Inevitably, professionals are busy and lack the time and inspiration to treat everything as an individual case. I am sure families would love what our guest blogger, Alison Eddy, can offer...
As a designer and artist, initially I was asked by friends and family to create bespoke Order of Service brochures. Having myself witnessed loss, I wanted to contribute something at this difficult time. By creating a unique design, we could remember their loved ones more intimately and vividly than many readily available designs. I also hoped to combine a level of professionalism with my genuine desire to reflect, albeit on this modest stage, a little about the person and their life.
I felt there was a place for bespoke cards that marked a person’s life with celebration and with a non-denominational approach. Where the design could reflect their passions, work or incorporate something unique that would allow their loved ones to smile as they remembered it.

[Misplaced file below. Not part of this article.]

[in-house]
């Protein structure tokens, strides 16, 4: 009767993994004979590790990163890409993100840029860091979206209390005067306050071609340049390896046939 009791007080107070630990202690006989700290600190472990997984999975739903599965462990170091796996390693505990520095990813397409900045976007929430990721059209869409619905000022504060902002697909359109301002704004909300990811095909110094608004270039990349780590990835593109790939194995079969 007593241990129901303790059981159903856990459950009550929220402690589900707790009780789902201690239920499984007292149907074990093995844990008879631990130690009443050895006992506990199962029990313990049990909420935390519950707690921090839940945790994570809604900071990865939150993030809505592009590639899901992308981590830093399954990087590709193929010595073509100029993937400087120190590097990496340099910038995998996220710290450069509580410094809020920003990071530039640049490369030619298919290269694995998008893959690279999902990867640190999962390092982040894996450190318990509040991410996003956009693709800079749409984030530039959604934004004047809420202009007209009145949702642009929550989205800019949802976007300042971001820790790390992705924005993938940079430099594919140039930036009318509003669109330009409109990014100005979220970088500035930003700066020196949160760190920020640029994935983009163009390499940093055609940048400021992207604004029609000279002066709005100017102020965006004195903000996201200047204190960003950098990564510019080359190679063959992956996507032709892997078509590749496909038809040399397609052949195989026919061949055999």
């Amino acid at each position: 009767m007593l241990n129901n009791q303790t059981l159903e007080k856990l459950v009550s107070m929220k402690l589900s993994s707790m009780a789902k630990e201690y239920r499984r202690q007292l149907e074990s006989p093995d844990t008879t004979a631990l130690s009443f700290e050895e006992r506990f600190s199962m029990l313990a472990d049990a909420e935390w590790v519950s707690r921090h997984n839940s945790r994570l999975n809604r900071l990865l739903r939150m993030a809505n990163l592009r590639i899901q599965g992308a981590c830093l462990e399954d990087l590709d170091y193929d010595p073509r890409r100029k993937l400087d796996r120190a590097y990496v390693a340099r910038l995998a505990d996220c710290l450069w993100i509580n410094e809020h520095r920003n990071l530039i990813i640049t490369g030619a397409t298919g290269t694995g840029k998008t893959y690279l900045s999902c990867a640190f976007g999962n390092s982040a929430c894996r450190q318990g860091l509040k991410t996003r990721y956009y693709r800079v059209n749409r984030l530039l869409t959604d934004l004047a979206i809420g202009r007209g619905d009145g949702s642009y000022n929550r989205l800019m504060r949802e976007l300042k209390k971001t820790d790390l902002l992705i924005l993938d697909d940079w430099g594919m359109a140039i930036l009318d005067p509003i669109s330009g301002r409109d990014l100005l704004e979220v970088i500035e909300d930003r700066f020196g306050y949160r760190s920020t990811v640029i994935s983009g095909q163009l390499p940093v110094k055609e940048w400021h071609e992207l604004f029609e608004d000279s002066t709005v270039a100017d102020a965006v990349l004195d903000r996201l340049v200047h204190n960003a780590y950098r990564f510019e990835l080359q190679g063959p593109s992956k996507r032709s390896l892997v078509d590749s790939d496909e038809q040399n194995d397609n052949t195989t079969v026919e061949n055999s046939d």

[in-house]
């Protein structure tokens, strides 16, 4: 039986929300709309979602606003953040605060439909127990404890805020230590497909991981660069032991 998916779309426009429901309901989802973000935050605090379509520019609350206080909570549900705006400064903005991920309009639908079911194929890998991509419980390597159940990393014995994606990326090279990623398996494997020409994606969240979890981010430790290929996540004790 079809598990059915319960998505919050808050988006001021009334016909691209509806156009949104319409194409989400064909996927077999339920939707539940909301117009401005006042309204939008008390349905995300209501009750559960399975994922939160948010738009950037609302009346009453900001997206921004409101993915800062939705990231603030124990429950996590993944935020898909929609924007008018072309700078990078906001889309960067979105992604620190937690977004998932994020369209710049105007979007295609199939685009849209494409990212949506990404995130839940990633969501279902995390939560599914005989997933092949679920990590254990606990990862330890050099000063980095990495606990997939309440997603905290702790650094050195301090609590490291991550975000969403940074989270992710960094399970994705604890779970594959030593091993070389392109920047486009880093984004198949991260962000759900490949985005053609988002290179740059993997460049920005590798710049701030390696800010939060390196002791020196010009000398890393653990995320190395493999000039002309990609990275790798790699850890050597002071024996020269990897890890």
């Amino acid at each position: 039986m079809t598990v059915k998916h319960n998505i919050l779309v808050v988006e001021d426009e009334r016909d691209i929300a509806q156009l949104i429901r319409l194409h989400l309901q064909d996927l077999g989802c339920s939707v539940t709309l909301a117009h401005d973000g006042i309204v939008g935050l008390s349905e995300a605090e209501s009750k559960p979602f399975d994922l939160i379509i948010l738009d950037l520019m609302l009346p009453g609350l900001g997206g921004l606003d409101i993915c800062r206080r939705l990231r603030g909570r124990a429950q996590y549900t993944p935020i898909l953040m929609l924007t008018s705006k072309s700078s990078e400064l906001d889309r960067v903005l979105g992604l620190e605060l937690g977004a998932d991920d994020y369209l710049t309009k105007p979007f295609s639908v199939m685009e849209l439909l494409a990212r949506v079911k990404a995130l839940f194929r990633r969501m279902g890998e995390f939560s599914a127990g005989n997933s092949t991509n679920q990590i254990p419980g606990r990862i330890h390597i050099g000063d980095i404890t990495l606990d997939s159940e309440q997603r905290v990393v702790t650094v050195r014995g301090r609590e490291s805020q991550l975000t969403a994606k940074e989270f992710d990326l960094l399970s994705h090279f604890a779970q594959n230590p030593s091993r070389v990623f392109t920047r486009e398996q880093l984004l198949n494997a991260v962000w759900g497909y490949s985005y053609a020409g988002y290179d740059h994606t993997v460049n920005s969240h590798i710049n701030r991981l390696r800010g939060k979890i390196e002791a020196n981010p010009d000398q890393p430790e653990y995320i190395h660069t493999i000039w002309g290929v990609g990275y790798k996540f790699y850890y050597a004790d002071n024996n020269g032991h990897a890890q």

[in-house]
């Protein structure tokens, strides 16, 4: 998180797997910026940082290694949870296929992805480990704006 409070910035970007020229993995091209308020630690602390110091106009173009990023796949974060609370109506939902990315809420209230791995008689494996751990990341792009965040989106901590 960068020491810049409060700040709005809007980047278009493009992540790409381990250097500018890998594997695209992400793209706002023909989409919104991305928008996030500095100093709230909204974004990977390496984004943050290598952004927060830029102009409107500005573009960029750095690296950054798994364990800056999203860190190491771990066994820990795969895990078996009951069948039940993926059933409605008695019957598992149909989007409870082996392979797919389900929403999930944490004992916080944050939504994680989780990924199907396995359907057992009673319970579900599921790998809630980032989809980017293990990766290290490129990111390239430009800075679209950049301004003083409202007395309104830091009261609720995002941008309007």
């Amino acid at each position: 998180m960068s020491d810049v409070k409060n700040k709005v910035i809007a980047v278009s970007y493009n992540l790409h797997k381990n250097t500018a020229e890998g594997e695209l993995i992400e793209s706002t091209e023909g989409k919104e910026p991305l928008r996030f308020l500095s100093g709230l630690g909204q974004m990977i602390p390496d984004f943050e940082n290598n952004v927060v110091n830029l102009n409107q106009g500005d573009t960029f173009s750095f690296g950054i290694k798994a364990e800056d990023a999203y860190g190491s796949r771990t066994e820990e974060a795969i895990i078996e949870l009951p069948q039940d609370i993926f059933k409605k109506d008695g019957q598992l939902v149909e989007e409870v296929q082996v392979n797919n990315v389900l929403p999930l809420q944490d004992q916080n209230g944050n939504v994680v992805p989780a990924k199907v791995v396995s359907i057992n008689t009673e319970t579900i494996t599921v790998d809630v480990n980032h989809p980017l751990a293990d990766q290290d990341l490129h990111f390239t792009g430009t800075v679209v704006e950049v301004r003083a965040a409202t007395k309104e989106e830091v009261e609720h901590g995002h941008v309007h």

Revelling in the beauty and grandeur of nature, many of the background images I use are full-bleed imagery which give a visceral sense of being somewhere beautiful and important, perhaps providing some comfort as they picture their loved ones there. After the service it can also serve as a small reminder of the occasion and sit alongside other
memories and treasured photos.
How it works
Initially, we can give advice on how others have approached this to simplify the process during this difficult time. For example, I’ve found that an A4 size (an ordinary sheet of paper) folded to A5 creating 4 sides, is a format that works well. Giving enough space for important details without having to worry about providing lots of content.
We can discuss the imagery a client would like to use, which they can send as scanned images. I also have an extensive library of original photographs I have taken which lend themselves to evocative backdrops for other images and information about the service. Sometimes when using vintage photographs, I can also enhance them with a little digital restoration, and make them print worthy once again.